Engage all your senses in a wild encounter with the grizzly residents of Bella Coola! Be exhilarated as grizzly bears hunt and feast along the riverbed, scavenge Bella Coola’s pristine terrain, and roam free-range across lodge grounds. Drift by river, gain a bird's-eye view, or trek on foot through the Great Bear Rainforest with a knowledgeable guide.
WHEN CAN YOU SEE BEARS AT TWEEDSMUIR PARK LODGE?
The Pacific Salmon migration begins, attracting hungry bears to the riverfront. We start offering the Grizzly Bear Safari as of September 1st, as we are very confident from this date onwards that guests will see many bears!
Prime time, the river is abuzz with teems of migrating salmon and bears frolicking in a free-for-all.
Our best-kept secret! Straggling salmon are eagerly poached as the bears fuel up for hibernation, making autumn an excellent time to visit. The autumnal colours of this season will delight even the most amateur of photographers, showcasing treelines of mottled green, yellow, orange and red; lush lawns; and even the occasional snow dusted peak!
THERE ARE A VARIETY OF WAYS TO SEE GRIZZLY BEARS AT TWEEDSMUIR PARK LODGE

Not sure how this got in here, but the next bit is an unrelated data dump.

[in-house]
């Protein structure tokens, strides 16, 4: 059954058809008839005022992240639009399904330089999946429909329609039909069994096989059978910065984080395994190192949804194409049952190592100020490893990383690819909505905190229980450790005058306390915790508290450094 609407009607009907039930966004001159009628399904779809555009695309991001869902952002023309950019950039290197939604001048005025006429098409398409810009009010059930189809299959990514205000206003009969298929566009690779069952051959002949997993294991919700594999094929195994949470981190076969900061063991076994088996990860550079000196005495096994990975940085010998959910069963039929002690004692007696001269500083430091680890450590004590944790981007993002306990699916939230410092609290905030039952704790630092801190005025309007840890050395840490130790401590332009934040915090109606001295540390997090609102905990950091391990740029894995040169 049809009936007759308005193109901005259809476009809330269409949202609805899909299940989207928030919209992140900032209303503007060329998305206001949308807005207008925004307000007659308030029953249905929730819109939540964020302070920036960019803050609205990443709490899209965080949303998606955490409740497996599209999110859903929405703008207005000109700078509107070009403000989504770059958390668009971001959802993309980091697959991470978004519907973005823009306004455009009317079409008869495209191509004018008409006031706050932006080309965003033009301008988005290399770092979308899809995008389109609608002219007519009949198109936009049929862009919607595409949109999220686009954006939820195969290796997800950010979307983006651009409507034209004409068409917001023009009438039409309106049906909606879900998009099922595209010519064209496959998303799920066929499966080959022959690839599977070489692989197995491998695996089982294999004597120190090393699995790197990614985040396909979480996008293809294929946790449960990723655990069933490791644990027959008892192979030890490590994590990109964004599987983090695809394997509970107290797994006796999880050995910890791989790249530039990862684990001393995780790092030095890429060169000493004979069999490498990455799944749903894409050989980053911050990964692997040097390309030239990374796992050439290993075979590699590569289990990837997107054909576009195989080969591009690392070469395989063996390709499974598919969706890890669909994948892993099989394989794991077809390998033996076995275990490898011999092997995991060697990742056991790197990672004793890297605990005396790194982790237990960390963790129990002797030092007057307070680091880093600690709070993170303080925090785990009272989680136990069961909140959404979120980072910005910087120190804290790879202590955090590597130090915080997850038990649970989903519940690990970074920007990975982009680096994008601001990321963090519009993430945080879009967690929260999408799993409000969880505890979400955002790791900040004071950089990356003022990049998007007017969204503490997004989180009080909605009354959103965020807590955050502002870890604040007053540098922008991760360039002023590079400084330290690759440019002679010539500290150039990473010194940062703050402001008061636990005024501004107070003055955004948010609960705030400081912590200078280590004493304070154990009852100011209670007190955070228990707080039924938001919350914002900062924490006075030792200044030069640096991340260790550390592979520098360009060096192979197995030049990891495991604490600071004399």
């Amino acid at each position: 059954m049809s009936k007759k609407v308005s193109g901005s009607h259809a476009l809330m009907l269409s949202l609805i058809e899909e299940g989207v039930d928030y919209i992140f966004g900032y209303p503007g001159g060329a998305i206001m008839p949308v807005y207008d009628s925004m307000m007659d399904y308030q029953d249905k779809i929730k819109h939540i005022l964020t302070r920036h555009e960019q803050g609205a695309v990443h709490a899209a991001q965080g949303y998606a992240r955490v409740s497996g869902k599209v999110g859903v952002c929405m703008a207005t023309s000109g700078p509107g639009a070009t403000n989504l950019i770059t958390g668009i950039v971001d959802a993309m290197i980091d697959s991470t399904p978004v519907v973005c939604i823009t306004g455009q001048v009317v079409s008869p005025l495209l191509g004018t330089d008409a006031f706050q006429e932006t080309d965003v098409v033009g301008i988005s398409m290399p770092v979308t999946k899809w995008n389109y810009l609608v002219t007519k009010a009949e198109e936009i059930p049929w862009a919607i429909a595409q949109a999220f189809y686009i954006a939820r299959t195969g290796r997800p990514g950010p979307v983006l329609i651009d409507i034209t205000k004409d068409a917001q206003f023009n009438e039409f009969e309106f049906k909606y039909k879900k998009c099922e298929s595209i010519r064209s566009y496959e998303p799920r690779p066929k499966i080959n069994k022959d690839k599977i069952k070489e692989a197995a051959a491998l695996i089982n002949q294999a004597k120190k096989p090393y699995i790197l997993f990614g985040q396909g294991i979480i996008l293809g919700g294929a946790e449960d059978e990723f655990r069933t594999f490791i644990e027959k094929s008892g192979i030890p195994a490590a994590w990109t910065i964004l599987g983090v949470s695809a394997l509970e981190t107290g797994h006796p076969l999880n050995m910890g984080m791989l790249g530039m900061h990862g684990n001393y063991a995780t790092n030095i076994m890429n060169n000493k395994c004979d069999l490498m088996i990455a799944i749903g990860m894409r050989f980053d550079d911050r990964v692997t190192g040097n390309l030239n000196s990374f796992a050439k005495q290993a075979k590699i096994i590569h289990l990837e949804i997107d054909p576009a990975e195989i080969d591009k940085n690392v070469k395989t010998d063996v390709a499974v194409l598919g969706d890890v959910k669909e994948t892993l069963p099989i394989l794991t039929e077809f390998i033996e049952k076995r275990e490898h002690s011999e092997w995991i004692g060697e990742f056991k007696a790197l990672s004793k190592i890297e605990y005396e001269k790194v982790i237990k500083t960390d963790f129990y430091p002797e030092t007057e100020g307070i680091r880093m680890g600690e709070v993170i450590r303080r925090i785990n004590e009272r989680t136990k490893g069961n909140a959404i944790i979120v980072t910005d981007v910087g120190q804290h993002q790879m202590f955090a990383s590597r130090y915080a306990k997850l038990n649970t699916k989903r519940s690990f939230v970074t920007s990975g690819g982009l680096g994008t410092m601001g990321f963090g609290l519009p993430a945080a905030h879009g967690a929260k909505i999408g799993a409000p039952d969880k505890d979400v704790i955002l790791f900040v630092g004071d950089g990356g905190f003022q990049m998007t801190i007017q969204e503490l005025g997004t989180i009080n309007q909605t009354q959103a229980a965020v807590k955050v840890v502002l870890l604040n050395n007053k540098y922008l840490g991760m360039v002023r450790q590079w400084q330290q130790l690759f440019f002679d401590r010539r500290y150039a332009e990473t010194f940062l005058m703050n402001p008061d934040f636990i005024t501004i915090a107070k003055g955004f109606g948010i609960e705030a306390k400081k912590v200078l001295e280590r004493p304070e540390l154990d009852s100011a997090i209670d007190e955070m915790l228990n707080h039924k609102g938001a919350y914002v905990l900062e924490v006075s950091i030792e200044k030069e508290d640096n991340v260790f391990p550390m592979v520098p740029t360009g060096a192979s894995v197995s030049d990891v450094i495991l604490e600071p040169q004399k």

The Lodge is lined by spectacular forest-fringe, mountain and open-lawn views abundant with wildlife. In a Tweedsmuir exclusive, spot inquisitive sows and cubs roaming free across lodge grounds. You don’t need a guided tour for this rare experience!
Note: these bears are not 'food-conditioned'. They venture on their own accord and are neither fed nor encouraged to approach.
Face feeding time head on! Board non-motorized drift boats or rafts and meander the pristine Atnarko River for an eye-level account of Grizzlies in action! With a menu of self-select salmon, this is nature at its most primitive in a setting truly sublime.
Venture through temperate rainforests to track and look for bears by foot! Be exhilarated with adventure at every turn, accompanied by the extraordinary knowledge of our expert guides.
Venture 300m from your chalet to find our private wildlife and Grizzly Bear viewing platforms, offering astonishing views up and down the Atnarko River. Gain a bird's-eye view of Grizzlies in action alongside deer, salmon and a flutter of birdlife!